The Role of the Sorghum Circadian Clock in Blue Light-Mediated Growth
Sorghum bicolor is a biofuel feedstock and staple food crop. My research focuses on understanding the role of a core circadian clock component, Sorghum bicolor Gigantea (SbGI), in modulating sorghum sensitivity to cryptochrome signaling at different times of the day. In related grasses, cryptochromes, activated by blue light, upregulate active gibberellin degradation genes to strategically cease plant elongation. Importantly, the SbGI mutant has a severe stunted-growth phenotype relative to the wild type, and preliminary protein interaction results suggest that SbGI and cryptochromes interact. These observations inform my hypothesis that SbGI is necessary for blocking cryptochrome activity to allow for active gibberellin to accumulate in a time-specific manner to drive diurnal growth. The confirmation of this mechanism would be the first documentation of a Gigantea-cryptochrome interaction and would inform us about how the circadian clock directly coordinates daily growth. If it is known when, under what conditions, and how growth is occurring, agricultural inputs can be precisely added to favor when crops can most efficiently uptake and use these resources.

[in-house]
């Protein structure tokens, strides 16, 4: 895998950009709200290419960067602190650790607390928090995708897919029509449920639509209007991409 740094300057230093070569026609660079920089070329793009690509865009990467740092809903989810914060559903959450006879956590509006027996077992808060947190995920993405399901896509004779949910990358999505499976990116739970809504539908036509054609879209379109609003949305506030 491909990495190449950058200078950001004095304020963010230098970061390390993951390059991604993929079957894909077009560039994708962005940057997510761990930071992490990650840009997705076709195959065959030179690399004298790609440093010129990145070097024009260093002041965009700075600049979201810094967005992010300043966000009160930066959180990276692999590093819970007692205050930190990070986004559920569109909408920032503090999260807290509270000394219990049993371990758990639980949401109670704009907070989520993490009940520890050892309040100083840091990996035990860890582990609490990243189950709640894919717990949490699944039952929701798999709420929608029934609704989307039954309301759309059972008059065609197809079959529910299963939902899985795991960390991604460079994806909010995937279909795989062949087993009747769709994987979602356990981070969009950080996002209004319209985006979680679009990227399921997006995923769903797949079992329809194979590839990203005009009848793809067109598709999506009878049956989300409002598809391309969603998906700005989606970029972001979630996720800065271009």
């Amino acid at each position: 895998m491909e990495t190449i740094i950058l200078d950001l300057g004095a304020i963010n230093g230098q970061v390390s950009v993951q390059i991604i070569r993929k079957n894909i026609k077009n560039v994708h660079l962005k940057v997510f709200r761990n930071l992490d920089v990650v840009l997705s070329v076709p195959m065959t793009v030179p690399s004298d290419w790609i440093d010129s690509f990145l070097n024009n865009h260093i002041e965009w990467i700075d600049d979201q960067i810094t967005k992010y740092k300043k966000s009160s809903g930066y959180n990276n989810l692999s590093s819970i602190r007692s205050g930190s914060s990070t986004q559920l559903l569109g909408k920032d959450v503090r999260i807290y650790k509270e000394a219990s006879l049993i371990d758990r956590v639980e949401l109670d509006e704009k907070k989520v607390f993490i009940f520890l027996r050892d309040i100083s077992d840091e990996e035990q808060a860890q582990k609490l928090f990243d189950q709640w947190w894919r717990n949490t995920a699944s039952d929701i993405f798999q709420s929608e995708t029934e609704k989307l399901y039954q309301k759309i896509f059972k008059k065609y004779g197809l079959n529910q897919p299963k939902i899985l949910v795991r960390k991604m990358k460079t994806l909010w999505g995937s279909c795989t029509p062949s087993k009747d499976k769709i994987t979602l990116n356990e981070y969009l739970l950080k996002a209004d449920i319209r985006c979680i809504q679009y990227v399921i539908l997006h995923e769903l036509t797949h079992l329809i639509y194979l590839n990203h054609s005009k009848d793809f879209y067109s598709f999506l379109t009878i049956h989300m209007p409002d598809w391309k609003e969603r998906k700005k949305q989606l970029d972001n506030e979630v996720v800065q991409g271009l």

Message to Sponsor
- Major: Microbial Biology
- Sponsor: Rose Hills Foundation
- Mentor: Frank Harmon